- Current Mainstream modem advertised specs: v.92 56k, -- this has lots of nice features, If you can't find one, you should be able get by with one labeled v.90 56k.
- Remember, with modems, newer isn't always better. the 836 intel chipset has a DSP, the 837 does not. It's a trade off. 837's will be cheaper but will use more cpu. the 837 might be faster, but the software may need more configuration.
You most likely have a software modem. (unless you bought before 2000... if if it's much earlier than that then you could even have one that is slower than 28.8)
Interfaces: PCI, AMR, Mini-PCI pcmcia, or USB, or built into motherboard. There are a few ISA ones out there too. Most of these are not supported under Linux, yet quite a few work after extensive tweaking or purchasing drivers.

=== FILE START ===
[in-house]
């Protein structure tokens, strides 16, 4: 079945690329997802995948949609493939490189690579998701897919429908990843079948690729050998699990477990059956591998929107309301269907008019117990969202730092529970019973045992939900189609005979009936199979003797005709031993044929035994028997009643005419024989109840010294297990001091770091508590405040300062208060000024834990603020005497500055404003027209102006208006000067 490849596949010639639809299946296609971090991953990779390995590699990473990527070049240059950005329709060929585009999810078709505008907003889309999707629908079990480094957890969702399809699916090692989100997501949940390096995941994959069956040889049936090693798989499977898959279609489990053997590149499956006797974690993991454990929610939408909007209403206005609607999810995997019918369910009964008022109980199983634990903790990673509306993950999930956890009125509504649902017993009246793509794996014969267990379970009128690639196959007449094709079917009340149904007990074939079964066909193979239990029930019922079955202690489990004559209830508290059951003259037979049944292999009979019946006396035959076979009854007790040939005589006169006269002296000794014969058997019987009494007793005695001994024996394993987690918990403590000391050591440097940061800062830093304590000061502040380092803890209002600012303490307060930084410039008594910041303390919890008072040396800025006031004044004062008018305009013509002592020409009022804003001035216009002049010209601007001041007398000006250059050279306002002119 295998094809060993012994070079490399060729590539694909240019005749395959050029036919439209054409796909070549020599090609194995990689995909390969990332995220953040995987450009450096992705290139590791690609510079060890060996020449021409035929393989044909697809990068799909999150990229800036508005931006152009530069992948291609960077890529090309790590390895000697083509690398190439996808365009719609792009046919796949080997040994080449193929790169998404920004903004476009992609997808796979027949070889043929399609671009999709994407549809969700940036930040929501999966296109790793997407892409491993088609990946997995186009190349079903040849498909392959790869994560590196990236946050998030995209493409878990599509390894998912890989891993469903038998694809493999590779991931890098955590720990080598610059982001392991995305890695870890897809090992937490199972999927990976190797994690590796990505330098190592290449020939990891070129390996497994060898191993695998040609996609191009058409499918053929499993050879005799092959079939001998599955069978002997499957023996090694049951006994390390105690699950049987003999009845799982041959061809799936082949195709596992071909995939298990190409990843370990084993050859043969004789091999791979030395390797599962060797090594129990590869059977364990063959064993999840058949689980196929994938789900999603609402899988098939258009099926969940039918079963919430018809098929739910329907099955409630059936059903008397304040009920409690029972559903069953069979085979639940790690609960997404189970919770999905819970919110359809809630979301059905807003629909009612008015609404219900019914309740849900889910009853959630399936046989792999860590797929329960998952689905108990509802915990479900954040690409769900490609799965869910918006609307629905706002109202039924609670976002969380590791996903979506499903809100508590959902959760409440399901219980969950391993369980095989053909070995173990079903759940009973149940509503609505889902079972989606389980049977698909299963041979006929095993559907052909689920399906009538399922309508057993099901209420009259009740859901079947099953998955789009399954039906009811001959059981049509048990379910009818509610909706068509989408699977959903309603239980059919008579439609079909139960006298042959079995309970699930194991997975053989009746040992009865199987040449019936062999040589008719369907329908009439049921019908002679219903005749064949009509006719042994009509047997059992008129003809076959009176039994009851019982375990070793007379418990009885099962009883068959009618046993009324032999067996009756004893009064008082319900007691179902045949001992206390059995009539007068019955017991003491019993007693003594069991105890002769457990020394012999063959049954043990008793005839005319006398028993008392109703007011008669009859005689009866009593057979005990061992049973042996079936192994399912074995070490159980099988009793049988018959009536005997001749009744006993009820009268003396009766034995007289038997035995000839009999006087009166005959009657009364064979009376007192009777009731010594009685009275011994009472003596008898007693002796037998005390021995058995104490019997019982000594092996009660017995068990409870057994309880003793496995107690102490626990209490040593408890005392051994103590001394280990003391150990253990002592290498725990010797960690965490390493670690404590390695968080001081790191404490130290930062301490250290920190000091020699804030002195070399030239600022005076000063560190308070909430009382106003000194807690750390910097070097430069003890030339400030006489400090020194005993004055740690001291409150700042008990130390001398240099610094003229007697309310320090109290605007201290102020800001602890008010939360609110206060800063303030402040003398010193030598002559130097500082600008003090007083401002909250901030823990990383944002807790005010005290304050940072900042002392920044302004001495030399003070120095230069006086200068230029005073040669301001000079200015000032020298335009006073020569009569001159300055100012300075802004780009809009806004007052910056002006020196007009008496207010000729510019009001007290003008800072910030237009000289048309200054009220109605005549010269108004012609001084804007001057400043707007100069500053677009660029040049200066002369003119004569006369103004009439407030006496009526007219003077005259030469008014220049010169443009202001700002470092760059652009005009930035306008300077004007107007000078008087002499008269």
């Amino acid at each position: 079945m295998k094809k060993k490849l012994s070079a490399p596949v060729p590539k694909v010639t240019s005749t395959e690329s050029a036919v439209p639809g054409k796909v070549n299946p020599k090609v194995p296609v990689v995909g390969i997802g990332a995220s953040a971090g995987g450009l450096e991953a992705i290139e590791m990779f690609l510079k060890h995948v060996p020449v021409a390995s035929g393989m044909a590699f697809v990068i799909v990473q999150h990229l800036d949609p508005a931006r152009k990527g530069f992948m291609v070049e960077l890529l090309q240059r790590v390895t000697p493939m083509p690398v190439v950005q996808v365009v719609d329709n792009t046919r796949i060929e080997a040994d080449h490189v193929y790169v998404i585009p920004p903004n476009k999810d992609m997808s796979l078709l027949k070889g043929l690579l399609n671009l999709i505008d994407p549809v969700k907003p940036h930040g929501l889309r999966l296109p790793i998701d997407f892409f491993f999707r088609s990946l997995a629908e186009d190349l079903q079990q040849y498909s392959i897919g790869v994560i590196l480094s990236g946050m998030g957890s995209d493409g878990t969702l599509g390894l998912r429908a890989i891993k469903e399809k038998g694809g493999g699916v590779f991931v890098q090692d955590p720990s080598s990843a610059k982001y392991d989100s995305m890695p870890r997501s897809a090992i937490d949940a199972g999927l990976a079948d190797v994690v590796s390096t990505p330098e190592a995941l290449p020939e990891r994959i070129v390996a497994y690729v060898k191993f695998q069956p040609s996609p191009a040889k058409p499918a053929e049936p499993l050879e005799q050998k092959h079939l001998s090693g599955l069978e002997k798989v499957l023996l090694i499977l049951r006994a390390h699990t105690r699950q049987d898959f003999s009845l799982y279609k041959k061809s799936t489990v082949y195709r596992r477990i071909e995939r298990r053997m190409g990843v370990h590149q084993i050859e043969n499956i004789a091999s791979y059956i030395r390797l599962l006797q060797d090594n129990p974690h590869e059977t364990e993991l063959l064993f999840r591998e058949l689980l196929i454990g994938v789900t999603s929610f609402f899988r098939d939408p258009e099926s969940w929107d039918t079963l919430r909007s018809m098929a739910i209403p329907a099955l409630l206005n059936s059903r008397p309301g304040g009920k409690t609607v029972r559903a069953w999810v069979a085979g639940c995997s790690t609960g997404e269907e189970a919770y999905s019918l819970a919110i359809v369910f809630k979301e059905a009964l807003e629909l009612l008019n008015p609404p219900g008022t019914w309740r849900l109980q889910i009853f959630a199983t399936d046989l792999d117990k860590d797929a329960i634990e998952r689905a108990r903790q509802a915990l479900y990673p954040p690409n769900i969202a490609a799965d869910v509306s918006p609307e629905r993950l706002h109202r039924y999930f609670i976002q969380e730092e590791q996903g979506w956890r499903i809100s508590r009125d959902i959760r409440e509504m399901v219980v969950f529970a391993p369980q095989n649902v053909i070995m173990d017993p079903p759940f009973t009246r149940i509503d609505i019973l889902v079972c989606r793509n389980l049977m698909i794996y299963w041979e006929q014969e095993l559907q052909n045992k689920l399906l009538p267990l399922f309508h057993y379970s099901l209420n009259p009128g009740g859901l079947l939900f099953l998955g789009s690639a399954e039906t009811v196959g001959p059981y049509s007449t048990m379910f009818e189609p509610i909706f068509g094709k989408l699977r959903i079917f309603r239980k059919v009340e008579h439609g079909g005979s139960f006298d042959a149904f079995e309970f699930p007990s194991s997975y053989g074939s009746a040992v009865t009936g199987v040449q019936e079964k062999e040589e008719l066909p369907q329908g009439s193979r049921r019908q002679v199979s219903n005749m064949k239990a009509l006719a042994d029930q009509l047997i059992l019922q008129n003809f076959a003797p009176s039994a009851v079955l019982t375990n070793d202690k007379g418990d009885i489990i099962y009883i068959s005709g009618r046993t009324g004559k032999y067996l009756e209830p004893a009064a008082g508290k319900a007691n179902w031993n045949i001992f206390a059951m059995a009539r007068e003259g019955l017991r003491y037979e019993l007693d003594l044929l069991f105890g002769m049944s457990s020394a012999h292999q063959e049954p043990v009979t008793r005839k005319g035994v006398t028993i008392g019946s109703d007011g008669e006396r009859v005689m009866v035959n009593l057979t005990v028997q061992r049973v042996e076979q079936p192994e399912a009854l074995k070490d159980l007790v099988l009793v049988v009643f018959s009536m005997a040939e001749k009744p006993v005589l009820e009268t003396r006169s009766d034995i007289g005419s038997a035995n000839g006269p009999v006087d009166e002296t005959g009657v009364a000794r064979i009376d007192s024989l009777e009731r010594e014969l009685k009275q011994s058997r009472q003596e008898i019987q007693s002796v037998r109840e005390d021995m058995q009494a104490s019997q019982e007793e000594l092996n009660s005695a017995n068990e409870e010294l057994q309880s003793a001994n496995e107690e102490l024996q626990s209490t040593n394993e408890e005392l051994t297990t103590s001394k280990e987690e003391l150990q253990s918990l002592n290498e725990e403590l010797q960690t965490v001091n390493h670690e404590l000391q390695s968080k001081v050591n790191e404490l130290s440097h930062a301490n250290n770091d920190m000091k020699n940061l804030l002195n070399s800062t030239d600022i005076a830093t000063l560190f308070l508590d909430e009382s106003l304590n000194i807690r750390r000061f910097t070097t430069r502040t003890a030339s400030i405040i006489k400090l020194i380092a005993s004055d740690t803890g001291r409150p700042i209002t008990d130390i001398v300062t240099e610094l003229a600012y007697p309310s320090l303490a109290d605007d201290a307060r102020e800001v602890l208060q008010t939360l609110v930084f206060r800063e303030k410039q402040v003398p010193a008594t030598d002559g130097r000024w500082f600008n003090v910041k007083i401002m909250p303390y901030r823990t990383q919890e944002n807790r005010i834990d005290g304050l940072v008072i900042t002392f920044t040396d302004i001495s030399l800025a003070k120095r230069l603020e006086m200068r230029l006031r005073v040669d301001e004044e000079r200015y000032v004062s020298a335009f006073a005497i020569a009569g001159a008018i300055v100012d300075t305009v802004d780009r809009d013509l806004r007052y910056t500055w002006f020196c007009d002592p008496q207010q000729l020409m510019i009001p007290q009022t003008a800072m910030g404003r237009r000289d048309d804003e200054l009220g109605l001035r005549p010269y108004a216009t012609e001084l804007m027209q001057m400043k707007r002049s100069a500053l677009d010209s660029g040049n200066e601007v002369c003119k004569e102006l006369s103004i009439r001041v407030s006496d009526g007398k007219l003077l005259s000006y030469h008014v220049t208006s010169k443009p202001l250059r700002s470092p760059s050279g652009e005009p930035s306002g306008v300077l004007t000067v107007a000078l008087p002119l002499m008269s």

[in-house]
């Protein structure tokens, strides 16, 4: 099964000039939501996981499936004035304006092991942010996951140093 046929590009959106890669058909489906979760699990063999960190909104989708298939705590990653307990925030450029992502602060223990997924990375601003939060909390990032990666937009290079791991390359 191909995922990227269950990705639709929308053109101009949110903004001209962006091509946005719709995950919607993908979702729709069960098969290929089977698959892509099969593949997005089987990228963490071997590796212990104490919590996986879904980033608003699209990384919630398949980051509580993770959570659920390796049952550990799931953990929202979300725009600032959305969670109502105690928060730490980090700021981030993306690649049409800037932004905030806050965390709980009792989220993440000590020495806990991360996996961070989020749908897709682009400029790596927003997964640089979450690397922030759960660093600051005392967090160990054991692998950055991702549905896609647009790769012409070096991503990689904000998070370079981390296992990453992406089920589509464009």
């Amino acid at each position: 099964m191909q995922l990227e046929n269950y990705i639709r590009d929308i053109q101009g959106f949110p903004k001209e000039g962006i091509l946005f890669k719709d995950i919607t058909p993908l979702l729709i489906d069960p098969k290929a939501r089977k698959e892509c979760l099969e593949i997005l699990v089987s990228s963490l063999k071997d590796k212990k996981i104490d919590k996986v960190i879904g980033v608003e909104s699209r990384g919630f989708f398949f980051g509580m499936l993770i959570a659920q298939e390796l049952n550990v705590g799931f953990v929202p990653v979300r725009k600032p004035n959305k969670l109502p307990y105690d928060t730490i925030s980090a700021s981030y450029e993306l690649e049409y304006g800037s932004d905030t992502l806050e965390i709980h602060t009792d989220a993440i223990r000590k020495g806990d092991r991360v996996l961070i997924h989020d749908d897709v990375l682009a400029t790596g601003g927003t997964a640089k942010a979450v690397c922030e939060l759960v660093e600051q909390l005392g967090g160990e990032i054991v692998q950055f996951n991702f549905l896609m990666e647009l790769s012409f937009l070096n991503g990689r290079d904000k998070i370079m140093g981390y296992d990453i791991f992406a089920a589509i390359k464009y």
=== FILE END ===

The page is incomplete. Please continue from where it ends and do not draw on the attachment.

These use software on the host computer to do the majority of the work. This software is often guarded by the manufacturer and is typically not supported, not open source, and very complicated and hardware dependant. In practice the software is extremely complex and guarded by the manufacturers, so support is very limited. These companies go out of business or drop support so that they can sell new products.
A Linmodem is a software modem that works thanks to the Linmodems.org project. Most software modems have closed source drivers only released and or officially supported only with windows, so they are known as windows modems--winmodems and you should avoid them.